In the 1950s workers’ satisfaction and their motivation became a focus of corporate executives, so that architects improved the quality of places for socialization, such as workers’ lounges, cafeterias, and athletic facilities, and the Japanese influenced the concept of teamwork, leading to different spatial arrangements. The head offices became a part of the main building structure, so that the entire factory was under one roof for easy communication between research teams and the production-line workers. With the advent of computer-directed manufacturing, the need for flexible, adaptable, and expandable spaces became increasingly dominant. Factory buildings throughout the 20th century have become an innovative system in which architects to explore new aesthetic issues, combined with practical building function, technological systems, and rapid construction, that are profitable for the client while attending to the worker.

 

NINA RAPPAPORT

Sennott R.S. Encyclopedia of twentieth century architecture, Vol.1.  Fitzroy Dearborn., 2005.

 
   
   
   
   
   
   
GALLERY  
   
 
   
   
   
   
   
   
ARCHITECTS  
 

FOSTER, NORMAN

GROPIUS, WALTER

MEIER, RICHARD

PIANO, RENZO

 
   
   
   
   
   
   
BUILDINGS  
  1910-1911, Fagus Factory, ALFELD AN DER LEINE, LOWER SAXONY, GERMANY, WALTER GROPIUS
   
  1935, Verseidag Factory, Krefeld, Germany, MIES VAN DER ROHE
   
  1939, S.C.Johnson and Son Company Administration Building and Annexes, Racine,Wisconsin, USA, FRANK LLOYD WRIGHT
   
  1970 - 1977, Bronx Development Center, The Bronx, USA, RICHARD MEIER
   
  1982, Renault Distribution Centre, Swindon, UK, NORMAN FOSTER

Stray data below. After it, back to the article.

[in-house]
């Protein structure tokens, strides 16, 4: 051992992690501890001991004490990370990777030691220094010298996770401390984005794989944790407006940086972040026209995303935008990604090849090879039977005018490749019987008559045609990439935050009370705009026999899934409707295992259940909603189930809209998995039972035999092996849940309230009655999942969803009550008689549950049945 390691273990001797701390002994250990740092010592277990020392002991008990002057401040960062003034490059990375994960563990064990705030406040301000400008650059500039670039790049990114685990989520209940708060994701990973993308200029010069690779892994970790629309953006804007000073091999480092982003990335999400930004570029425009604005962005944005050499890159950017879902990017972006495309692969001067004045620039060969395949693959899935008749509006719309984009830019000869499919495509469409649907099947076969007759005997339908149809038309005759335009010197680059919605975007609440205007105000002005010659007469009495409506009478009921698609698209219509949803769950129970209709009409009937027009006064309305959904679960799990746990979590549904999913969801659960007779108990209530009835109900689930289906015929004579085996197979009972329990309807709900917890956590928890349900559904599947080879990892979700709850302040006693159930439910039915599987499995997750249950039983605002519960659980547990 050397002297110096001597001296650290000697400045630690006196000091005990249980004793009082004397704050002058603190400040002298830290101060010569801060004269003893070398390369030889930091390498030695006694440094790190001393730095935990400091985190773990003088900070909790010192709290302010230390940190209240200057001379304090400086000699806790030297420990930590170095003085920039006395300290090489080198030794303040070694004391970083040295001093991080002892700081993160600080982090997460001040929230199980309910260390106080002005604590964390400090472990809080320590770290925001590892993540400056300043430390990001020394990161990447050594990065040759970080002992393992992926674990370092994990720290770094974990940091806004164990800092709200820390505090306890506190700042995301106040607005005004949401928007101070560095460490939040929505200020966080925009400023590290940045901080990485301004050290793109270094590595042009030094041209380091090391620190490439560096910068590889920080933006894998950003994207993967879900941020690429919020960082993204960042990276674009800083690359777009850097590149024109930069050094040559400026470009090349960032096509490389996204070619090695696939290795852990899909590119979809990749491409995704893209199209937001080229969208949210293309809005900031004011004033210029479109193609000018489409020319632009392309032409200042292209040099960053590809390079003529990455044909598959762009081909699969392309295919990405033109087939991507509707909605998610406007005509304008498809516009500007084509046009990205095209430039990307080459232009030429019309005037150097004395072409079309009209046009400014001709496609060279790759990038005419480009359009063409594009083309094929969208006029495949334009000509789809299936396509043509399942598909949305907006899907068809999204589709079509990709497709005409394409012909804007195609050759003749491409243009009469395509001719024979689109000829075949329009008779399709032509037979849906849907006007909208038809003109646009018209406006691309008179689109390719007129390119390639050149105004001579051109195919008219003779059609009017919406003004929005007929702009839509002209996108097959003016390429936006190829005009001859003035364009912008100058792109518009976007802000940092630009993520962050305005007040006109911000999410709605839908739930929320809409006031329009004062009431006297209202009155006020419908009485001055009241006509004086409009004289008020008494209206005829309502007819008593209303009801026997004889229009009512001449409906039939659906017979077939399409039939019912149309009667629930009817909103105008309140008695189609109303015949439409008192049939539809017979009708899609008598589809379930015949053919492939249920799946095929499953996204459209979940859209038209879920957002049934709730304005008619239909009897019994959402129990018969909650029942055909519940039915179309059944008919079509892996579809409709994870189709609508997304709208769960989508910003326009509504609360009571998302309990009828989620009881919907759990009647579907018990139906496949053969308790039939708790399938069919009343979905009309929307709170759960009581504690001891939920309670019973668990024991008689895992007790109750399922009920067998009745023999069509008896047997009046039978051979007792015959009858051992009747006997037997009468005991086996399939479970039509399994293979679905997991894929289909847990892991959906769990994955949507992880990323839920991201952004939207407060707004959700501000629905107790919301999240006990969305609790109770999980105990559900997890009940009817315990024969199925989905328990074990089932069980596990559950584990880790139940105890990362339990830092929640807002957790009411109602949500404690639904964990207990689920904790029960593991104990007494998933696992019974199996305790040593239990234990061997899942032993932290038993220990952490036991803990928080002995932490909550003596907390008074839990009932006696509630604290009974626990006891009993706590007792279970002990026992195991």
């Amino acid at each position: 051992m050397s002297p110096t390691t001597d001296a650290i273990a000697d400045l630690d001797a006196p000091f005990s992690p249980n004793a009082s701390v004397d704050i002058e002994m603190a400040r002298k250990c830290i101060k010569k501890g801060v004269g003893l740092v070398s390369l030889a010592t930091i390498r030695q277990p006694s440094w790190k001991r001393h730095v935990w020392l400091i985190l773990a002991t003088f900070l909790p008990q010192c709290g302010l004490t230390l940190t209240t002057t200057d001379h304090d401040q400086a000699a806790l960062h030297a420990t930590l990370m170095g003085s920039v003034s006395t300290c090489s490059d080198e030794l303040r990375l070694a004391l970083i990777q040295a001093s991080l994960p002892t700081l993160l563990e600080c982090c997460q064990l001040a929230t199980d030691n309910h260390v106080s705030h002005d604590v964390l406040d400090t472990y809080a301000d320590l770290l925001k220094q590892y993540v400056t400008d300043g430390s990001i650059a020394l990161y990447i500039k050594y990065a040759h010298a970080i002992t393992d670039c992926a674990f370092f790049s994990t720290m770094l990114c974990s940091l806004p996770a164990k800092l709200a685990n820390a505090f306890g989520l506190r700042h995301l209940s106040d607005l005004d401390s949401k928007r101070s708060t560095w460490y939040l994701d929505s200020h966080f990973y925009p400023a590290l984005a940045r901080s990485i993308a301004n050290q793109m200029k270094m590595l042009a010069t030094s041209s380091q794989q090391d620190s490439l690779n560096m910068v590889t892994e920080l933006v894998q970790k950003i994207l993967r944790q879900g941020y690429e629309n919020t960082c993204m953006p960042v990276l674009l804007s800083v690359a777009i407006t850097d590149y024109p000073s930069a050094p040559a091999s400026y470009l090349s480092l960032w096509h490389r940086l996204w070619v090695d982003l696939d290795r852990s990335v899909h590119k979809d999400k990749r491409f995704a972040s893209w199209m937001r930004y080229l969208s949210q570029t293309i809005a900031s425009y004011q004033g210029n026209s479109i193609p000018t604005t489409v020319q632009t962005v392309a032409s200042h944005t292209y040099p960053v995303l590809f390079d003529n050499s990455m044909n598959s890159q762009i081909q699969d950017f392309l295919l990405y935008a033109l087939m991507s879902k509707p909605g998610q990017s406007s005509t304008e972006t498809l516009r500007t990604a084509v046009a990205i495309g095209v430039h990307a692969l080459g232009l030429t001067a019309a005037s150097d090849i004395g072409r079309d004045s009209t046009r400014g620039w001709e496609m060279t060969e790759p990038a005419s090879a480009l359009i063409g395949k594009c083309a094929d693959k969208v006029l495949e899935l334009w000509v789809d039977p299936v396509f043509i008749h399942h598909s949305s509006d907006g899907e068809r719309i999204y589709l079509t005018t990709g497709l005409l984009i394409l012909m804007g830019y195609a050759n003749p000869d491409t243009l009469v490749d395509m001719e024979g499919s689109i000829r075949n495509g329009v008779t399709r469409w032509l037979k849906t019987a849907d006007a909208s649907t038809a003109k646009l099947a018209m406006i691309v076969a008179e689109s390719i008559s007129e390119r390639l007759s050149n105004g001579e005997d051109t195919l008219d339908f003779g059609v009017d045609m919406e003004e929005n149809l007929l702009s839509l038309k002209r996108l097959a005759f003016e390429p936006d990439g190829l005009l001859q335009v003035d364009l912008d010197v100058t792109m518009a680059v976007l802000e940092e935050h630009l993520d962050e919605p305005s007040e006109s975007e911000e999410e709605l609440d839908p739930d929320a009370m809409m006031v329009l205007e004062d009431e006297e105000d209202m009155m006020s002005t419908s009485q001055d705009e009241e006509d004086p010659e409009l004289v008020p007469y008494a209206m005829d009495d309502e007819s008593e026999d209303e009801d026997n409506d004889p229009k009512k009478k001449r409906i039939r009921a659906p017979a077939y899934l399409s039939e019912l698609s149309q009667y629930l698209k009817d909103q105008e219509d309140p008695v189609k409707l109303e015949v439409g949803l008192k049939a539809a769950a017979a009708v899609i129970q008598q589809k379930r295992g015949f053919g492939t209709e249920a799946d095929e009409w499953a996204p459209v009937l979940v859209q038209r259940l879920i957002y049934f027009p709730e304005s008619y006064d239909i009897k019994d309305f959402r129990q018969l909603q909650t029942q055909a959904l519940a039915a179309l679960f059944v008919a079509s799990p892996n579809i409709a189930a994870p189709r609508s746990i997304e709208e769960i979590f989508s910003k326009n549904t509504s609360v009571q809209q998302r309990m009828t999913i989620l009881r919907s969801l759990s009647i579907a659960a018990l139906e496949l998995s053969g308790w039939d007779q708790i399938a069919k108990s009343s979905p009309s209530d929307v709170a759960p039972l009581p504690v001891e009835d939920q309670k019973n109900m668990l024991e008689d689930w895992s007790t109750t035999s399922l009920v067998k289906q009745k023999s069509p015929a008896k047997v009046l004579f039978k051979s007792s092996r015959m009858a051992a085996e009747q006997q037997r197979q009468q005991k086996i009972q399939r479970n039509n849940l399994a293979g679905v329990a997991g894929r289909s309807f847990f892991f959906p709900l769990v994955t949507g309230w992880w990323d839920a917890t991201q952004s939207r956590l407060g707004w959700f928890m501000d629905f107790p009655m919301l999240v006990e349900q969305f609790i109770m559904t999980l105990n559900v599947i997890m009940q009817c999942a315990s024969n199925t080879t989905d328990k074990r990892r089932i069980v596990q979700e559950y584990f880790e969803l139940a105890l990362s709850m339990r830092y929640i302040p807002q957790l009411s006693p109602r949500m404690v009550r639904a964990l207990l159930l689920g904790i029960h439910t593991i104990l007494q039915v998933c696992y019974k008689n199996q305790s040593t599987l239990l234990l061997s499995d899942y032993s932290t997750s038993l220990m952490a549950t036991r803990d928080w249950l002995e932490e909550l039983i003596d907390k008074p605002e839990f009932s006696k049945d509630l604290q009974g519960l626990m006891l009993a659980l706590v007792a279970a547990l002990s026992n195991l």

1988-1990, THOMSON OPTRONICS FACTORY, PARIS, FRANCE, RENZO PIANO
   
  1993-1998, MERCEDES BENZ DESIGN CENTER, SINDELFINGEN, GERMANY, RENZO PIANO
   
  1996-1998, FERRARI WIND TUNNEL, MARANELLO, ITALY, RENZO PIANO
   
  2007-2012, PIRELLI TYRE FACTORY EXPANSION, TURIN, ITALY, RENZO PIANO
   
  2011, McLaren Production Centre, Woking, UK, NORMAN FOSTER
 
   
   
   
   
   
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INTERNAL LINKS

 

FURTHER READING

Banham, Reyner, A Concrete Atlantis: U.S. Industrial Building and Eur opean Modern Architectu re, 1900–1925, Cambridge, Massachusetts: MIT Press, 1986

Bucci, Federico, Albert Kahn: Architect o f Ford, New York: Princeton Architectural Press, 1993

Hildebrand, Grant, Designing for In dustry: The Architectu re of Alber t Kahn, Cambridge, Massachusetts: MIT Press, 1974

Jaeggi, Annemarie, Fagus: Industriekultur zwischen Werkbund un d Bauhaus, Berlin: Jovis, 1998; as Fagus: Industrial Culture f rom Wer kbund to Bauhaus, New York: Princeton Architectural Press, 2000

Powell, Kenneth, Richard Rogers: Complete Works, London: Phaidon, 1999

Reed, Peter, Alvar Aalto: Between Humanism and Materialism, New York: Museum of Modern Art, 1998